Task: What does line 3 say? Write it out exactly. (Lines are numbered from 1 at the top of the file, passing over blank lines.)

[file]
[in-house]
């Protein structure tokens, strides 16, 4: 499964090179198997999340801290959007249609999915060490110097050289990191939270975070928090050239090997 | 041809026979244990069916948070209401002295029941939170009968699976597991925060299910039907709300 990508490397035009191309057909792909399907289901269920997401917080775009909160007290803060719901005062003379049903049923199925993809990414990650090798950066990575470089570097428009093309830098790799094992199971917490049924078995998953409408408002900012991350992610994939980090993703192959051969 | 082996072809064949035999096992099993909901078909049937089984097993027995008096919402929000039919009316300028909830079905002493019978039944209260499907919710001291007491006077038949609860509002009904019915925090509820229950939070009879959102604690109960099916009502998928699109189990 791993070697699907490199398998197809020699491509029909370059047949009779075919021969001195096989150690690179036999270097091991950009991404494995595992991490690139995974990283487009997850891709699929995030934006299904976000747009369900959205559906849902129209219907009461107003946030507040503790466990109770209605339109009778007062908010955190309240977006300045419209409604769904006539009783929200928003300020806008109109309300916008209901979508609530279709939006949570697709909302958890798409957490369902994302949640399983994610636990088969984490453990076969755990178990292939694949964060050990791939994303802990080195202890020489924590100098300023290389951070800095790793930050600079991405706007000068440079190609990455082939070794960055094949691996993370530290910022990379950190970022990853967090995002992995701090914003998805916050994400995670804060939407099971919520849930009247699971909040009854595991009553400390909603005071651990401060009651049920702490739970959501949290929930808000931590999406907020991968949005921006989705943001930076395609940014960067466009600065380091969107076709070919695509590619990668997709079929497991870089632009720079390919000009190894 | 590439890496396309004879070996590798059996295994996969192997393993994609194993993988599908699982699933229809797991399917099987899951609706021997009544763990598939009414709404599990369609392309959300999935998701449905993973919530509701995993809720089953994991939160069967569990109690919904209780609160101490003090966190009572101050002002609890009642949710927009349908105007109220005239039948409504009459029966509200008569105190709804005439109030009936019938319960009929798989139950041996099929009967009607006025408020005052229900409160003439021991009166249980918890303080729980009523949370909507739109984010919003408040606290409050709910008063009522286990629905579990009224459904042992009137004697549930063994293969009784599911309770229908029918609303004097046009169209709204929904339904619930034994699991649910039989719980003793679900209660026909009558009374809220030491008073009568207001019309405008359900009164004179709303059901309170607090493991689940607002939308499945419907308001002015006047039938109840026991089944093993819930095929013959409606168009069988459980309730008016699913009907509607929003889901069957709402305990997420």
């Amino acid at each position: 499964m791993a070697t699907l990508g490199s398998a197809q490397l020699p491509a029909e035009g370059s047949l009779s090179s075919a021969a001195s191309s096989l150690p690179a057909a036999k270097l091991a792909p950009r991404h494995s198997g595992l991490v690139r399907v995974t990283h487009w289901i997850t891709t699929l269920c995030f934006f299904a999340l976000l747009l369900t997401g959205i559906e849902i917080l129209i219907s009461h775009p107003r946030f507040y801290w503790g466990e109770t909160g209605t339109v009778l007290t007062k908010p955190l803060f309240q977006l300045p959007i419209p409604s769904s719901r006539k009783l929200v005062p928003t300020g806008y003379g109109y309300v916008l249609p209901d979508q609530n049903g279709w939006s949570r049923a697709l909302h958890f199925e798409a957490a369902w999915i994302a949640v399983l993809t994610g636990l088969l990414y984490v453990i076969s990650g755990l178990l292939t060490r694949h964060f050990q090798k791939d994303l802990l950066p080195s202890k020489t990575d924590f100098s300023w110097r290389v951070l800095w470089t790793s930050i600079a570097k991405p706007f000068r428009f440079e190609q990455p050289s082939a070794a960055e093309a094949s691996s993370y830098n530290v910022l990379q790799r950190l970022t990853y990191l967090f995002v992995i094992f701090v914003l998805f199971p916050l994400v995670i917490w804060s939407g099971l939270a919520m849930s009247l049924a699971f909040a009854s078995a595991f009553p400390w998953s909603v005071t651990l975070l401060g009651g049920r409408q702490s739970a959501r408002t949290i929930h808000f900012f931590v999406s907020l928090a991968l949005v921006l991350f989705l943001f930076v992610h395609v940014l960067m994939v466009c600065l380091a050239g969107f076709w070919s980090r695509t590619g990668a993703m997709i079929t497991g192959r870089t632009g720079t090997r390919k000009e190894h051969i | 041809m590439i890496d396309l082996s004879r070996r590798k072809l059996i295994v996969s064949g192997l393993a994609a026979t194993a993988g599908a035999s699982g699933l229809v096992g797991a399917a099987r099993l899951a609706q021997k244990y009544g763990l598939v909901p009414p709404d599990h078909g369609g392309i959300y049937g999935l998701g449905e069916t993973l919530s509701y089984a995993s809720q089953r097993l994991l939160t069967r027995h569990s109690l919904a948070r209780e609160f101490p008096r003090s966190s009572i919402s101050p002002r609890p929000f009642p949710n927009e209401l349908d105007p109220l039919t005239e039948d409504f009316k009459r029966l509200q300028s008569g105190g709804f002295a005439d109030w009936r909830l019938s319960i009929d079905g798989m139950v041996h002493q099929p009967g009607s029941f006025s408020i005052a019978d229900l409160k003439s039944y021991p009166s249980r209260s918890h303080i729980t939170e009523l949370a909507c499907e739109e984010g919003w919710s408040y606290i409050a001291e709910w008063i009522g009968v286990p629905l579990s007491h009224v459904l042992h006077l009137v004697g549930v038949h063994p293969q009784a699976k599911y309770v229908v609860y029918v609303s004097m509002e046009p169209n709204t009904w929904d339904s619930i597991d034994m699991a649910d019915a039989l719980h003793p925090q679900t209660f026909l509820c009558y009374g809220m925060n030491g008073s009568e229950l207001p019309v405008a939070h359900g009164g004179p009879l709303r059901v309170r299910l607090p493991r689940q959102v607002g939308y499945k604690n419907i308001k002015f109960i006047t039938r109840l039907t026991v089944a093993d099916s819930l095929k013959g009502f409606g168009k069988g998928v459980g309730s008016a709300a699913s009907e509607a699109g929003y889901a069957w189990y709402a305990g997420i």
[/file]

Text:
């Amino acid at each position: 499964m791993a070697t699907l990508g490199s398998a197809q490397l020699p491509a029909e035009g370059s047949l009779s090179s075919a021969a001195s191309s096989l150690p690179a057909a036999k270097l091991a792909p950009r991404h494995s198997g595992l991490v690139r399907v995974t990283h487009w289901i997850t891709t699929l269920c995030f934006f299904a999340l976000l747009l369900t997401g959205i559906e849902i917080l129209i219907s009461h775009p107003r946030f507040y801290w503790g466990e109770t909160g209605t339109v009778l007290t007062k908010p955190l803060f309240q977006l300045p959007i419209p409604s769904s719901r006539k009783l929200v005062p928003t300020g806008y003379g109109y309300v916008l249609p209901d979508q609530n049903g279709w939006s949570r049923a697709l909302h958890f199925e798409a957490a369902w999915i994302a949640v399983l993809t994610g636990l088969l990414y984490v453990i076969s990650g755990l178990l292939t060490r694949h964060f050990q090798k791939d994303l802990l950066p080195s202890k020489t990575d924590f100098s300023w110097r290389v951070l800095w470089t790793s930050i600079a570097k991405p706007f000068r428009f440079e190609q990455p050289s082939a070794a960055e093309a094949s691996s993370y830098n530290v910022l990379q790799r950190l970022t990853y990191l967090f995002v992995i094992f701090v914003l998805f199971p916050l994400v995670i917490w804060s939407g099971l939270a919520m849930s009247l049924a699971f909040a009854s078995a595991f009553p400390w998953s909603v005071t651990l975070l401060g009651g049920r409408q702490s739970a959501r408002t949290i929930h808000f900012f931590v999406s907020l928090a991968l949005v921006l991350f989705l943001f930076v992610h395609v940014l960067m994939v466009c600065l380091a050239g969107f076709w070919s980090r695509t590619g990668a993703m997709i079929t497991g192959r870089t632009g720079t090997r390919k000009e190894h051969i | 041809m590439i890496d396309l082996s004879r070996r590798k072809l059996i295994v996969s064949g192997l393993a994609a026979t194993a993988g599908a035999s699982g699933l229809v096992g797991a399917a099987r099993l899951a609706q021997k244990y009544g763990l598939v909901p009414p709404d599990h078909g369609g392309i959300y049937g999935l998701g449905e069916t993973l919530s509701y089984a995993s809720q089953r097993l994991l939160t069967r027995h569990s109690l919904a948070r209780e609160f101490p008096r003090s966190s009572i919402s101050p002002r609890p929000f009642p949710n927009e209401l349908d105007p109220l039919t005239e039948d409504f009316k009459r029966l509200q300028s008569g105190g709804f002295a005439d109030w009936r909830l019938s319960i009929d079905g798989m139950v041996h002493q099929p009967g009607s029941f006025s408020i005052a019978d229900l409160k003439s039944y021991p009166s249980r209260s918890h303080i729980t939170e009523l949370a909507c499907e739109e984010g919003w919710s408040y606290i409050a001291e709910w008063i009522g009968v286990p629905l579990s007491h009224v459904l042992h006077l009137v004697g549930v038949h063994p293969q009784a699976k599911y309770v229908v609860y029918v609303s004097m509002e046009p169209n709204t009904w929904d339904s619930i597991d034994m699991a649910d019915a039989l719980h003793p925090q679900t209660f026909l509820c009558y009374g809220m925060n030491g008073s009568e229950l207001p019309v405008a939070h359900g009164g004179p009879l709303r059901v309170r299910l607090p493991r689940q959102v607002g939308y499945k604690n419907i308001k002015f109960i006047t039938r109840l039907t026991v089944a093993d099916s819930l095929k013959g009502f409606g168009k069988g998928v459980g309730s008016a709300a699913s009907e509607a699109g929003y889901a069957w189990y709402a305990g997420i």